Meet the talented Argentines behind two of The World's 50 Best Bars and Restaurants

Giulia Sgarbi - 07/11/2017

Header: chef Germán Martitegui (image: Joe Lucena), dishes and shots from Una (images: Christian Trampenau) and bartender Tato Giovannoni 

Award-winning chef Germán Martitegui and spirit master Tato Giovannoni are doing their bit to bring Argentina’s food and drink to the world stage. Here’s what happens when they join forces.

In the worlds of gastronomy and mixology, 2017 has been a great year both for Buenos Aires and for Argentina. In April, Germán Martitegui’s restaurant Tegui entered The World’s 50 Best Restaurants list at No.49, the first Argentine in the list since Francis Mallmann’s 1884 in 2002. In October, Tato Giovannoni’s Buenos Aires bar Florería Atlántico received the Highest Climber Award in The World’s 50 Best Bars. And just two weeks ago, Martitegui was recognised in Latin America’s 50 Best Restaurants with the Chefs’ Choice Award, sponsored by Estrella Damm, while Tegui was voted as the Best Restaurant in Argentina for the fifth consecutive time.

Buenos Aires is an increasingly hot destination for dining and drinking and these two stars of the scene are showcasing the capital’s merits to the world. Last month, Martitegui and Giovannoni got together to curate a unique dinner, hosted by fellow Argentine chef Martin Milesi in London. With the help of this dynamic duo, Milesi’s project Una – a dining experience hosted at the St. Pancras train station clock tower for a table of 12 people – inaugurated DOS, a six-hand dining experience focused on Argentine products, preparations and wines. Take a look at the highlights and watch the video from the dinner.

The table


Una is a dining experience centred around a 12-seat table, which is the centrepiece of an apartment inside the clock tower of the iconic St. Pancras station. Una dinners, focused on conviviality and Latin American cuisine, have been hosted in the tower since 2014.

Roots, avocado, edible soil, celeriac purée


Chef Martin Milesi explains: “This dish is a version of an ancient recipe from Argentina, Chile and southern Peru called curanto. Native Americans used to make big holes in the earth and put layers of hot stones, leaves and vegetables, covered by soil. After cooking for four to six hours, they ate the food that was cooked under the earth. In this case, we made a version of curanto with edible soil, cassava flower and polenta; a celeriac, leek and Jerusalem artichoke puree; and avocado, olives, sweetcorn, carrots, cassava and beetroot cooked in the oven with the edible soil.”

Ostrich, fermented quinoa, tuna, chilto


Chef Germán Martitegui served this tuna tartare with chilto, an andean fruit also known as "tree tomato". Traditionally grown and used in recipes by the natives, it has recently been rediscovered as a "super fruit" and its use has been promoted through different initiatives all over the country by the Argentine government.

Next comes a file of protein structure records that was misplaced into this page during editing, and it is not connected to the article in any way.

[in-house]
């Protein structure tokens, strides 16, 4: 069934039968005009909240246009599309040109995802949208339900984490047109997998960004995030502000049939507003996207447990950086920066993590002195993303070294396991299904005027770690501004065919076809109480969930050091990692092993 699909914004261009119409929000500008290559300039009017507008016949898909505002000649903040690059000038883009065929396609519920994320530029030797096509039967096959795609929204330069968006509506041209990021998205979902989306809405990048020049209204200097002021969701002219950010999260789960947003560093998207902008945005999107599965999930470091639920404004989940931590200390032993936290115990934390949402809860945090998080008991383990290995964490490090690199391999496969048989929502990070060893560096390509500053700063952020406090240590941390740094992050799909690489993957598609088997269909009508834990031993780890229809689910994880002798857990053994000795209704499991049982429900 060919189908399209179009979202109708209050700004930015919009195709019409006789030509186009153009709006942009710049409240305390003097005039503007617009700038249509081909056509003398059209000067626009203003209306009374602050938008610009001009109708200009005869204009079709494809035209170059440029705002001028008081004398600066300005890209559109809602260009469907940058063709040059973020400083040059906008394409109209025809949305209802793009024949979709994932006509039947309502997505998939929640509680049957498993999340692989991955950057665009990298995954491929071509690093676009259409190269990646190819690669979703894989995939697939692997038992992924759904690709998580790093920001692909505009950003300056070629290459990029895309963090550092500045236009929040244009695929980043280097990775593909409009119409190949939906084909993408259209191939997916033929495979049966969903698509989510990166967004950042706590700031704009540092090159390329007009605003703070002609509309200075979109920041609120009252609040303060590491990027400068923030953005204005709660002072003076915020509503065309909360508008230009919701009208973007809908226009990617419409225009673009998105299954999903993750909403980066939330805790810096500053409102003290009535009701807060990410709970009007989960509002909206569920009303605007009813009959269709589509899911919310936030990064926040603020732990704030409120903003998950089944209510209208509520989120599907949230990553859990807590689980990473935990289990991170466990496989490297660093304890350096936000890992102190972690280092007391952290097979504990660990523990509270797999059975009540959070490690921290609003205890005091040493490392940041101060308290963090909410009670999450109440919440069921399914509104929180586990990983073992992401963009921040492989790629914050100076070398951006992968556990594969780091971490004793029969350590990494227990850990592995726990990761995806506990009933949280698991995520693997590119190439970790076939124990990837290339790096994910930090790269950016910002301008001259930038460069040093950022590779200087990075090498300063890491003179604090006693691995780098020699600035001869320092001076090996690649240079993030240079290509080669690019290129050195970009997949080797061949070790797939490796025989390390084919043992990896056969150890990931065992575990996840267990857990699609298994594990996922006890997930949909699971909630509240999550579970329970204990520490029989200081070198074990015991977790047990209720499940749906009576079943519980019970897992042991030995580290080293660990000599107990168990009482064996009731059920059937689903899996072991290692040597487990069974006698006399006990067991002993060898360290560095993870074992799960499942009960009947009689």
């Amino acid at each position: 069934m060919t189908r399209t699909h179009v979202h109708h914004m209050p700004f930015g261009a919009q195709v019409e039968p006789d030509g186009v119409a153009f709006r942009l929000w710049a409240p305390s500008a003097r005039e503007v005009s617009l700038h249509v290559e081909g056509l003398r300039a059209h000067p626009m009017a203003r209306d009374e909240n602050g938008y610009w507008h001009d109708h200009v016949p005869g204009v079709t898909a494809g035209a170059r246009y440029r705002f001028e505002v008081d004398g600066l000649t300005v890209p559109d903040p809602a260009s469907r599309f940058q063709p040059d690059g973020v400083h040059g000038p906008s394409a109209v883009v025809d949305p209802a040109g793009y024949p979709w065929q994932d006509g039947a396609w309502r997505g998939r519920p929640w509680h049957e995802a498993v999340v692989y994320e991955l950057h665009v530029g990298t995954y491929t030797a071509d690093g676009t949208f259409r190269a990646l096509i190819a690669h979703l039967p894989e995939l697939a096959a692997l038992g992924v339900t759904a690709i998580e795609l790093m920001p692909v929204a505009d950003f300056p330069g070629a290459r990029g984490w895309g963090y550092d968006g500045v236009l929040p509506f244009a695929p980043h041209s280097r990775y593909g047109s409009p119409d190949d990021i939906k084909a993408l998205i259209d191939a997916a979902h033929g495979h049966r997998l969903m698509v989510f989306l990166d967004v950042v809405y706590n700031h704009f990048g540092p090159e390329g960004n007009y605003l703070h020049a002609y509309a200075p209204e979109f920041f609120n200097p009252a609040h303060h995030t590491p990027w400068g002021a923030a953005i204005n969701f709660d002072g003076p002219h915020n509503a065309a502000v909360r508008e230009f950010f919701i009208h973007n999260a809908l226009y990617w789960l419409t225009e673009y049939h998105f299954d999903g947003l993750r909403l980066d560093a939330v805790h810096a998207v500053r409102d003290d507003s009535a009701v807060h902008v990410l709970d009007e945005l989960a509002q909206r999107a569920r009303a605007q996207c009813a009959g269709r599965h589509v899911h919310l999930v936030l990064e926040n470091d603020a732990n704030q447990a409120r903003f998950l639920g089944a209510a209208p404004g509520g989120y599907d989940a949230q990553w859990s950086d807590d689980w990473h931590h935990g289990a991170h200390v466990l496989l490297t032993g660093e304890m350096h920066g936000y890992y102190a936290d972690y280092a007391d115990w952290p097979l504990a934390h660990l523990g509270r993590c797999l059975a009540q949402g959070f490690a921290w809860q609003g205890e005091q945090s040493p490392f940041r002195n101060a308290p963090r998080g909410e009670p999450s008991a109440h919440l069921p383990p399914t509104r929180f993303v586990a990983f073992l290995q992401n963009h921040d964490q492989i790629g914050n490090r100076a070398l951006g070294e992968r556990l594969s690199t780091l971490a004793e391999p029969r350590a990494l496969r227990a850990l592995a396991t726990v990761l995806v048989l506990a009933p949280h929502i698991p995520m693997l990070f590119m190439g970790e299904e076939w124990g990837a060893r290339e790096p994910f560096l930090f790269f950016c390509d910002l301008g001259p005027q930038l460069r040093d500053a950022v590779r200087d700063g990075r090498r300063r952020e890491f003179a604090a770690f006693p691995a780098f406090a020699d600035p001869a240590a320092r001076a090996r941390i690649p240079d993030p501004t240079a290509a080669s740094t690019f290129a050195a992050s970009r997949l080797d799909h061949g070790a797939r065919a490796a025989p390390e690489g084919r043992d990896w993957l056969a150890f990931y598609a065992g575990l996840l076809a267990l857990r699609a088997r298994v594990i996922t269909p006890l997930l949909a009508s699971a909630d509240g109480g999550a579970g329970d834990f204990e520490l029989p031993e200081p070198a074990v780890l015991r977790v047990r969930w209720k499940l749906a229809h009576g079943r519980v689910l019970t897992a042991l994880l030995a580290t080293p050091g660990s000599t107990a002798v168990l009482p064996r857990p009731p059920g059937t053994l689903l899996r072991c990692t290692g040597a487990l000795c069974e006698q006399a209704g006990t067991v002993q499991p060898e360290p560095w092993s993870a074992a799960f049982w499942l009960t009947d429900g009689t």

Partridge, cumin, humita


Chef Germán Martitegui served this oven-cooked partridge leg with humita, a native American dish from pre-Hispanic times and traditional Argentine preparation. It is a lightly seasoned, creamy corn dough, which is wrapped in its own leaves and can be steamed or grilled. While presenting the dish, the chef talked about the traditional Argentine pastel de novia, a bittersweet wedding pie filled with similarly seasoned meat and topped with creamy meringue – a combination of sweet and savoury flavours.

Chocolate, strawberry, cayote, chestnuts


Chef Martin Milesi's dessert included cayote, another singular native American fruit that has been grown in Latin America for centuries. Similar to squash, it is used in Argentina to make a traditional marmalade called dulce de cayote. It is often eaten with quesillo, a fresh cheese made from cow's milk popular in the rural areas of north-west Argentina, nuts and molasses.



Bartender Tato Giovannoni says: “In Argentina, we use yerba mate to make a hot infusion that we call simply mate. Tereré is the cold version of mate. We fill a small bowl with dried and chopped yerba mate leaves and infuse them with cold water, citrus fruits and herbs. Every family has its own recipe.” Mate is traditionally drunk through a metal straw, which also acts as a sieve for the leaves.

The chefs


Tato Giovannoni, Germán Martitegui and Martin Milesi

Watch the video from the dinner:


Now watch the highlights from Latin America's 50 Best Restaurants 2017:

And the best bits from The World's 50 Best Bars 2017:

Discover the full list of Latin America’s 50 Best Restaurants 2017, sponsored by S.Pellegrino & Acqua Panna, and check out The World’s 50 Best Bars list.

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